How this book fell into my hands, I don’t recall now. It made a strong impression on me several years ago, memorable enough to be read again recently.
I have long been drawn to the Divine Feminine. She comes in so many guises, as Sophia, Shechinah, Mother God, and the Virgin Mary. In India, she has multiple aspects in the goddesses Shakti, Kali, Sarasvati, Lakshmi, and Durga. Greek mythology offers us Hera, Demeter, Aphrodite, and Athena. We have Kwan Yin and the White Tara.
I grew up culturally Jewish, if not the child of religiously observant parents. I had negligible familiarity with the New Testament. So when I picked up The Expected One, I started out on a new and wild ride through early Christianity. And I met up with the controversy over Mary Magdalene.
Back in 325 A.D. at the Council of Nicaea, Roman Emperor Constantine I and church bishops chose which gospels and doctrines would be the official documents of the Catholic Church. They rejected some existing gospels, which resulted in a specific viewpoint. The chosen books of Matthew, Mark, Luke and John painted Mary Magdalene as a prostitute, a woman possessed by seven demons. One part of the story, though, couldn’t be eliminated: that Mary Magdalene was the first of the apostles to see the resurrected Jesus.
Other ancient documents came to light hundreds of years later. These told a different story, one that challenged the traditional Christian theology. In these writings, Mary Magdalene had a close relationship with Jesus. He chose her to continue his teaching. Joseph of Arimathea brought her safely to Alexandria, and from there, she traveled to southwestern France where she taught The Way. Her followers were known as Cathars, and their descendants live on in that part of France.
That’s one layer of the story. But the region’s folklore goes further, stating that Mary Magdalene was Jesus’s wife. They had children, whose descendants can trace their line back to one of the offspring. And this is the story McGowan tells in The Expected One.
This novel offers the fascinating and surprising journey of Maureen Paschal, writer and professor, who gets swept up in a quest for the gospel written by Mary Magdalene. If you choose to read the book, be sure to read the Afterword as well, in which the author includes parts of the Magdalene gospel she couldn’t fit into the novel.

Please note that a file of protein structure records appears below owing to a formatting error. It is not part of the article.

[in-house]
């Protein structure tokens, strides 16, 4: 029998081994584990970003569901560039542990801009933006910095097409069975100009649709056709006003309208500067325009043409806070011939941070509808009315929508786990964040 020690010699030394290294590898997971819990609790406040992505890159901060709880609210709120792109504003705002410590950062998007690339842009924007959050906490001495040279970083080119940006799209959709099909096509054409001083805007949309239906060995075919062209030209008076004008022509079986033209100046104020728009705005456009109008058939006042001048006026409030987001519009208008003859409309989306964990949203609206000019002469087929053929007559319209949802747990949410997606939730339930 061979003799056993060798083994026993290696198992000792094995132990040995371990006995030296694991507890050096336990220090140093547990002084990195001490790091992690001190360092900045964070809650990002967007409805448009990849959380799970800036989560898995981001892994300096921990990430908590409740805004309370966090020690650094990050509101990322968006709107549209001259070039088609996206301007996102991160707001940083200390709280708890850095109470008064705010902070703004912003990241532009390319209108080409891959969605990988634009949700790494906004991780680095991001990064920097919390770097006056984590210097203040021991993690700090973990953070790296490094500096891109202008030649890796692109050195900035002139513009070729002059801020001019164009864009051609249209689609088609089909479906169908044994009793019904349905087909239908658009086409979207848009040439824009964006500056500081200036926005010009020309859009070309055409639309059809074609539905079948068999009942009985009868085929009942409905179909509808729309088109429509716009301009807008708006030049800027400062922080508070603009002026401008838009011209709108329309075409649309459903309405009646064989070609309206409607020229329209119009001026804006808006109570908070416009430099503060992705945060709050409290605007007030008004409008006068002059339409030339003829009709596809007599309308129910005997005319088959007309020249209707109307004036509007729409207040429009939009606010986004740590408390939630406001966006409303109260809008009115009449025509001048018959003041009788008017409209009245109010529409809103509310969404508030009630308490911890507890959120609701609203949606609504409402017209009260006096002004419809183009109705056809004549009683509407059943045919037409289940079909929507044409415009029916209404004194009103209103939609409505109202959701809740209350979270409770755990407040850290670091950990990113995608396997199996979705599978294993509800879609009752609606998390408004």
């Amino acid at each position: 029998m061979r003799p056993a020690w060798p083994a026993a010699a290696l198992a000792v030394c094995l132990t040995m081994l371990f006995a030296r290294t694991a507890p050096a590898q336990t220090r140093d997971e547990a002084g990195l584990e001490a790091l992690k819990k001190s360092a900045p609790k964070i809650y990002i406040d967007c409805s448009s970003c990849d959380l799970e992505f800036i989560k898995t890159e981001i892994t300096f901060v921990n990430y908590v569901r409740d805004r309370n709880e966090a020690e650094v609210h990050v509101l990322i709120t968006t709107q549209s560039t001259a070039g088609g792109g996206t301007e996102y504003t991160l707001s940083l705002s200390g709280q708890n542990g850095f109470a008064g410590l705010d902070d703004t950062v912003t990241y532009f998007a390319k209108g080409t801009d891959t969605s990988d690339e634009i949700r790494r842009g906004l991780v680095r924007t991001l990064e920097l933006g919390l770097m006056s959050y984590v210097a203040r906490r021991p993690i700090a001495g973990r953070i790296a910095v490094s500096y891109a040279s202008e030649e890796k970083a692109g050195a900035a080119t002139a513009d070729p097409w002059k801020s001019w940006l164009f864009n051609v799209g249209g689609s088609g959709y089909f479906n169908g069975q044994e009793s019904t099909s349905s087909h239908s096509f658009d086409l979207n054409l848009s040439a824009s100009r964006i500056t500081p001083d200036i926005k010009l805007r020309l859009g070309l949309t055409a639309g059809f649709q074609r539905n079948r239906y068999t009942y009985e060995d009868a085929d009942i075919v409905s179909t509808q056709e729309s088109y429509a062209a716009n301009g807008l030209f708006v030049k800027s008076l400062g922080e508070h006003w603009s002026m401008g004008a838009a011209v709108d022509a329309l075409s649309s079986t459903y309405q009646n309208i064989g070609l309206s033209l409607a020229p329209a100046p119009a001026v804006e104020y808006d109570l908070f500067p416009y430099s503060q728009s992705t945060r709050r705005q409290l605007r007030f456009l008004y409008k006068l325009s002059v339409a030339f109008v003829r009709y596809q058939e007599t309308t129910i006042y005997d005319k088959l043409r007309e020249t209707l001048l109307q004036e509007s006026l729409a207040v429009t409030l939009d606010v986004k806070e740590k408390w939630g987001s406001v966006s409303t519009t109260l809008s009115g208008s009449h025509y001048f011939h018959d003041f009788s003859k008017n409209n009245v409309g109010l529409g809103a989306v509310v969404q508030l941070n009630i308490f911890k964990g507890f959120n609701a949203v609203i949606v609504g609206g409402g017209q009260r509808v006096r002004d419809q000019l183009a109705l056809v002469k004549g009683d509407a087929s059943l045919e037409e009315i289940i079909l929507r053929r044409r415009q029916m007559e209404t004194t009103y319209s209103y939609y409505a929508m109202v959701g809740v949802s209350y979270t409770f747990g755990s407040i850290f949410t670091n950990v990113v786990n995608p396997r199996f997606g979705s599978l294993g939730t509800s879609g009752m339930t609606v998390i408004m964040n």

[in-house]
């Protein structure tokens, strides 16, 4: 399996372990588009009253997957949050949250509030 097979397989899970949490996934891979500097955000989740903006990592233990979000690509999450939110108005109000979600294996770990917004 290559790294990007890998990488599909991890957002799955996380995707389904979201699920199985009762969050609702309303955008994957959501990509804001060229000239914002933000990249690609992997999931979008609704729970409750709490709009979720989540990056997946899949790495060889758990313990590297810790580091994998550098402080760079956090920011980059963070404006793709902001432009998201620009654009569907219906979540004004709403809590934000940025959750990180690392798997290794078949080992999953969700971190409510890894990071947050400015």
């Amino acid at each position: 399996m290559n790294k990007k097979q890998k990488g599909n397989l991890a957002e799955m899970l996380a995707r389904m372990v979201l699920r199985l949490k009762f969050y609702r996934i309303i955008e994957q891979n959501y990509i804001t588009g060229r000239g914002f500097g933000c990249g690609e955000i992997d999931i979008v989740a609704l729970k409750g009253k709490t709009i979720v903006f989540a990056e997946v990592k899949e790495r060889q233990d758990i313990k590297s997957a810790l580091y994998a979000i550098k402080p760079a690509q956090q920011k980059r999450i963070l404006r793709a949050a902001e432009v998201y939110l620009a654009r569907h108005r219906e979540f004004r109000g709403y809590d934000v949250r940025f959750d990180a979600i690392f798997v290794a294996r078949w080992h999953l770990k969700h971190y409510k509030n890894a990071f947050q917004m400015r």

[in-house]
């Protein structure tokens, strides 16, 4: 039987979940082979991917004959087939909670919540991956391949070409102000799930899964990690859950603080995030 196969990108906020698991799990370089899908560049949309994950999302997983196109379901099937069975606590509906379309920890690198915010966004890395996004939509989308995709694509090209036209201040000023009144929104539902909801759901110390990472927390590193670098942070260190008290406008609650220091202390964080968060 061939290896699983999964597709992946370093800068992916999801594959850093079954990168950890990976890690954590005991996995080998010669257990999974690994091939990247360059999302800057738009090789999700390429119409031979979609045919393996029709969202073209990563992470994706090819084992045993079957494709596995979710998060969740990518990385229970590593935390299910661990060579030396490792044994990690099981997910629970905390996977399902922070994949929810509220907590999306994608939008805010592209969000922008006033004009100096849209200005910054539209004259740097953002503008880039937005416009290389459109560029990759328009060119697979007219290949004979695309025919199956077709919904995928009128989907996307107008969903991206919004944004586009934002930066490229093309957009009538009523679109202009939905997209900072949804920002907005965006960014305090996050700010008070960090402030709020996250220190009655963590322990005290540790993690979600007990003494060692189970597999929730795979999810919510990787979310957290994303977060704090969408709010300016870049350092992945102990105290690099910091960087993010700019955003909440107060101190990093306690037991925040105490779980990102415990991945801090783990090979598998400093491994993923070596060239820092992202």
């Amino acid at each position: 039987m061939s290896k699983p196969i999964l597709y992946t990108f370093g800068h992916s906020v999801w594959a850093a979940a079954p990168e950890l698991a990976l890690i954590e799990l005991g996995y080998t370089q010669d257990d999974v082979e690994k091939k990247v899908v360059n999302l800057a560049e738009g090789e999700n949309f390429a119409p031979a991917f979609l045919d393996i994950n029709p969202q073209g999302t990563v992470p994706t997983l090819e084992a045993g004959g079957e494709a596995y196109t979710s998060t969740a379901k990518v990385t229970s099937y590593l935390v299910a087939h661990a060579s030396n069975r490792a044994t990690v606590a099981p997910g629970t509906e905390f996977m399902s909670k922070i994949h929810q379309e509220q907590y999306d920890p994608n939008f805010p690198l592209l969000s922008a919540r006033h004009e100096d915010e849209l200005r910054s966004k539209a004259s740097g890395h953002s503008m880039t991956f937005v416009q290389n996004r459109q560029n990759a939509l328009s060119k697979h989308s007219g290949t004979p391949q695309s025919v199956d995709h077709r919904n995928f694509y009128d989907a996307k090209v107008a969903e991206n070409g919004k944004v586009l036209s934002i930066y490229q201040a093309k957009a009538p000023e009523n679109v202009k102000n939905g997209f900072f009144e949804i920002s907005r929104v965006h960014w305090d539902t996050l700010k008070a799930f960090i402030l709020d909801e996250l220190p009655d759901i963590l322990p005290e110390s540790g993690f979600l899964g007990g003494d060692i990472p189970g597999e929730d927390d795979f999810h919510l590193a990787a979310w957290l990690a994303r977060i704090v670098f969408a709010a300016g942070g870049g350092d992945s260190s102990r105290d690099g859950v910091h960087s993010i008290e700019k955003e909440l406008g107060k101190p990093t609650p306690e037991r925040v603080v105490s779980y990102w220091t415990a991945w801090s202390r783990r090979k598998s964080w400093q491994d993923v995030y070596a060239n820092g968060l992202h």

I was so intrigued by this information that I bought The Gospel of Mary Magdalene by Jean-Yves Leloup.
Two more books by McGowan that continue the story are The Book of Love and The Poet Prince.
Rather than love, than money, than fame, give me truth. –Thoreau
…In Plato’s Cratylus, on the philosophy of language, Socrates says that aletheia (Greek, ‘truth’) is a compression of the phrase ‘a wandering that is divine.’ (I love this phrase) Since Plato, many thinkers have spoken of truth and God in the same breath, and truth has also been linked with concepts such as justice, power, and freedom. According to John the Apostle, Jesus said to the Jews: ‘And ye shall know the truth, and the truth shall make you free.’
…Today, God may be dying, but what about truth? Rudy Giuliani, Donald Trump’s personal lawyer, claimed that ‘truth isn’t truth,’ while Kellyanne Conway, Trump’s counselor, presented the public with what she called ‘alternative facts.’ Over in the U.K. in the run-up to the Brexit referendum, Michael Gove, then Minister of Justice and Lord Chancellor, opined that people ‘have had enough of experts.’
…Truth is a property not so much of thoughts and ideas but more properly of beliefs and assertions. But to believe or assert something is not enough to make it true, or else the claim that ‘to believe something makes it true’ would be just as true as the claim that ‘to believe something does not make it true.’ For centuries, philosophers have agreed that thought or language is true if it corresponds to an independent reality. For Aristotle, ‘to say that what is is, and what is not is not, is true.’ For Avicenna, truth is ‘what corresponds in the mind to what is outside it.’ And for Aquinas, it is ‘the adequation of things and the intellect’ (adæquatio rei et intellectus). Unfortunately for this so-called correspondence theory of truth, the mind does not perceive reality as it is, but only as it can, filtering, distorting, and interpreting it.
There’s the crux of the matter: our minds interpret “reality,” (whatever that is) and so we have the premise of the old Rashomon film: one event, multiple interpretations of the situation.
“The Rashomon effect describes how parties describe an event in a different and contradictory manner, which reflects their subjective interpretation and self-interested advocacy, rather than an objective truth.”— www.enwikipedia.org/wiki/Rashomon_effect
My quest for an answer quickly lands me in theology:
Here’s a simple definition drawn from what the Bible teaches: Truth is that which is consistent with the mind, will, character, glory, and being of God. Even more to the point: Truth is the self-expression of God. That is the biblical meaning of truth. Because the definition of truth flows from God, truth is theological.
Truth is also ontological—which is a fancy way of saying it is the way things really are. Reality is what it is because God declared it so and made it so. Therefore God is the author, source, determiner, governor, arbiter, ultimate standard, and final judge of all truth.